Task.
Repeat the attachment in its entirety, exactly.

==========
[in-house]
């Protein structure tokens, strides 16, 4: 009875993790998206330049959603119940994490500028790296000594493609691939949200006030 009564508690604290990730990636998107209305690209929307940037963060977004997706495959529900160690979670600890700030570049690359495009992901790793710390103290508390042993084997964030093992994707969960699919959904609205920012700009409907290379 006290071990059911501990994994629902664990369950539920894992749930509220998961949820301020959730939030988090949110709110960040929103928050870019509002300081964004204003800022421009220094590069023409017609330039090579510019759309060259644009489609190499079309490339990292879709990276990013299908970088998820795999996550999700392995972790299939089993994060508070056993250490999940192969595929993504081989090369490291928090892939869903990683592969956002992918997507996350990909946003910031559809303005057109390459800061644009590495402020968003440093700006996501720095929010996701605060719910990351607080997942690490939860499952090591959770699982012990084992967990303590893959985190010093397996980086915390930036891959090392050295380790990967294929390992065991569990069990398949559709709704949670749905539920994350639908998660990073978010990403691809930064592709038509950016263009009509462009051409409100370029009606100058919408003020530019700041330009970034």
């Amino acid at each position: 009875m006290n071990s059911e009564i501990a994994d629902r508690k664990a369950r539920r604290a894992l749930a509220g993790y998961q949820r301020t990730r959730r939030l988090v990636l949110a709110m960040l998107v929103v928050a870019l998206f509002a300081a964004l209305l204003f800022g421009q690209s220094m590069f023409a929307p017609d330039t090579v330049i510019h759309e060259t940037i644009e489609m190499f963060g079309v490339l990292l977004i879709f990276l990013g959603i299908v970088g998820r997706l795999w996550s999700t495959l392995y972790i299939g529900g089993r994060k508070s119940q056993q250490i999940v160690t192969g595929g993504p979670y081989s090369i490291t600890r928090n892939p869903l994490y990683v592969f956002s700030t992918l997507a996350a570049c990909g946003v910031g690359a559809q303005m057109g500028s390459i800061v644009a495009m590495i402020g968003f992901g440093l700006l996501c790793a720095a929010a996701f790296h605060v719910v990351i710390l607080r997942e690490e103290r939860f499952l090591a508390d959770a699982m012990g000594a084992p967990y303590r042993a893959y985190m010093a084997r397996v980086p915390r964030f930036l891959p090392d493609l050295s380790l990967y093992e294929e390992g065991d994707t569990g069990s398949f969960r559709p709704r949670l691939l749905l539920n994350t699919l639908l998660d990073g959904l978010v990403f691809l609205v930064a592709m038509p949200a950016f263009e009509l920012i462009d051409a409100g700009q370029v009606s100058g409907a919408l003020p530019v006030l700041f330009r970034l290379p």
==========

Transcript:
[in-house]
């Protein structure tokens, strides 16, 4: 009875993790998206330049959603119940994490500028790296000594493609691939949200006030 009564508690604290990730990636998107209305690209929307940037963060977004997706495959529900160690979670600890700030570049690359495009992901790793710390103290508390042993084997964030093992994707969960699919959904609205920012700009409907290379 006290071990059911501990994994629902664990369950539920894992749930509220998961949820301020959730939030988090949110709110960040929103928050870019509002300081964004204003800022421009220094590069023409017609330039090579510019759309060259644009489609190499079309490339990292879709990276990013299908970088998820795999996550999700392995972790299939089993994060508070056993250490999940192969595929993504081989090369490291928090892939869903990683592969956002992918997507996350990909946003910031559809303005057109390459800061644009590495402020968003440093700006996501720095929010996701605060719910990351607080997942690490939860499952090591959770699982012990084992967990303590893959985190010093397996980086915390930036891959090392050295380790990967294929390992065991569990069990398949559709709704949670749905539920994350639908998660990073978010990403691809930064592709038509950016263009009509462009051409409100370029009606100058919408003020530019700041330009970034």
């Amino acid at each position: 009875m006290n071990s059911e009564i501990a994994d629902r508690k664990a369950r539920r604290a894992l749930a509220g993790y998961q949820r301020t990730r959730r939030l988090v990636l949110a709110m960040l998107v929103v928050a870019l998206f509002a300081a964004l209305l204003f800022g421009q690209s220094m590069f023409a929307p017609d330039t090579v330049i510019h759309e060259t940037i644009e489609m190499f963060g079309v490339l990292l977004i879709f990276l990013g959603i299908v970088g998820r997706l795999w996550s999700t495959l392995y972790i299939g529900g089993r994060k508070s119940q056993q250490i999940v160690t192969g595929g993504p979670y081989s090369i490291t600890r928090n892939p869903l994490y990683v592969f956002s700030t992918l997507a996350a570049c990909g946003v910031g690359a559809q303005m057109g500028s390459i800061v644009a495009m590495i402020g968003f992901g440093l700006l996501c790793a720095a929010a996701f790296h605060v719910v990351i710390l607080r997942e690490e103290r939860f499952l090591a508390d959770a699982m012990g000594a084992p967990y303590r042993a893959y985190m010093a084997r397996v980086p915390r964030f930036l891959p090392d493609l050295s380790l990967y093992e294929e390992g065991d994707t569990g069990s398949f969960r559709p709704r949670l691939l749905l539920n994350t699919l639908l998660d990073g959904l978010v990403f691809l609205v930064a592709m038509p949200a950016f263009e009509l920012i462009d051409a409100g700009q370029v009606s100058g409907a919408l003020p530019v006030l700041f330009r970034l290379p």